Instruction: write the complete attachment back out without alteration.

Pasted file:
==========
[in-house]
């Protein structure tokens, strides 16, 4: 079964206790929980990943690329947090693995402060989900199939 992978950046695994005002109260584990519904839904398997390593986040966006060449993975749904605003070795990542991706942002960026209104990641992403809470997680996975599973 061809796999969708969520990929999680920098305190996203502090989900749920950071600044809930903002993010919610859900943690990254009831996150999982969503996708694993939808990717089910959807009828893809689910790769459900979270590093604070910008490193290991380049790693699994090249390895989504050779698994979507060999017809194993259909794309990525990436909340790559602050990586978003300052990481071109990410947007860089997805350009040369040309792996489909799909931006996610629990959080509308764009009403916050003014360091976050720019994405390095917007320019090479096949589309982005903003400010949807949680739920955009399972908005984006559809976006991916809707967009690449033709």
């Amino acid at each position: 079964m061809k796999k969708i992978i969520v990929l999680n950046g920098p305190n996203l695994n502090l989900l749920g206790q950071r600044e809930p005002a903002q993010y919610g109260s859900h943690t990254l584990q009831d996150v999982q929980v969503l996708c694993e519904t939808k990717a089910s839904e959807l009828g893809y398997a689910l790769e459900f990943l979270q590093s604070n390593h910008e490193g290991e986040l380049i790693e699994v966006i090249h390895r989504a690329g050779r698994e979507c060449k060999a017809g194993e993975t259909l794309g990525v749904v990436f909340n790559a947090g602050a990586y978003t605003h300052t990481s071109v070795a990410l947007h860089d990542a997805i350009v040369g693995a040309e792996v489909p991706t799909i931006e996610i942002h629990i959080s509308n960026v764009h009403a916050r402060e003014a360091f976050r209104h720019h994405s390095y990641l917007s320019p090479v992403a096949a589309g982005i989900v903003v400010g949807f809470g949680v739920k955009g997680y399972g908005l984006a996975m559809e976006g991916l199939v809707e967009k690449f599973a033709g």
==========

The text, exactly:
[in-house]
């Protein structure tokens, strides 16, 4: 079964206790929980990943690329947090693995402060989900199939 992978950046695994005002109260584990519904839904398997390593986040966006060449993975749904605003070795990542991706942002960026209104990641992403809470997680996975599973 061809796999969708969520990929999680920098305190996203502090989900749920950071600044809930903002993010919610859900943690990254009831996150999982969503996708694993939808990717089910959807009828893809689910790769459900979270590093604070910008490193290991380049790693699994090249390895989504050779698994979507060999017809194993259909794309990525990436909340790559602050990586978003300052990481071109990410947007860089997805350009040369040309792996489909799909931006996610629990959080509308764009009403916050003014360091976050720019994405390095917007320019090479096949589309982005903003400010949807949680739920955009399972908005984006559809976006991916809707967009690449033709």
């Amino acid at each position: 079964m061809k796999k969708i992978i969520v990929l999680n950046g920098p305190n996203l695994n502090l989900l749920g206790q950071r600044e809930p005002a903002q993010y919610g109260s859900h943690t990254l584990q009831d996150v999982q929980v969503l996708c694993e519904t939808k990717a089910s839904e959807l009828g893809y398997a689910l790769e459900f990943l979270q590093s604070n390593h910008e490193g290991e986040l380049i790693e699994v966006i090249h390895r989504a690329g050779r698994e979507c060449k060999a017809g194993e993975t259909l794309g990525v749904v990436f909340n790559a947090g602050a990586y978003t605003h300052t990481s071109v070795a990410l947007h860089d990542a997805i350009v040369g693995a040309e792996v489909p991706t799909i931006e996610i942002h629990i959080s509308n960026v764009h009403a916050r402060e003014a360091f976050r209104h720019h994405s390095y990641l917007s320019p090479v992403a096949a589309g982005i989900v903003v400010g949807f809470g949680v739920k955009g997680y399972g908005l984006a996975m559809e976006g991916l199939v809707e967009k690449f599973a033709g």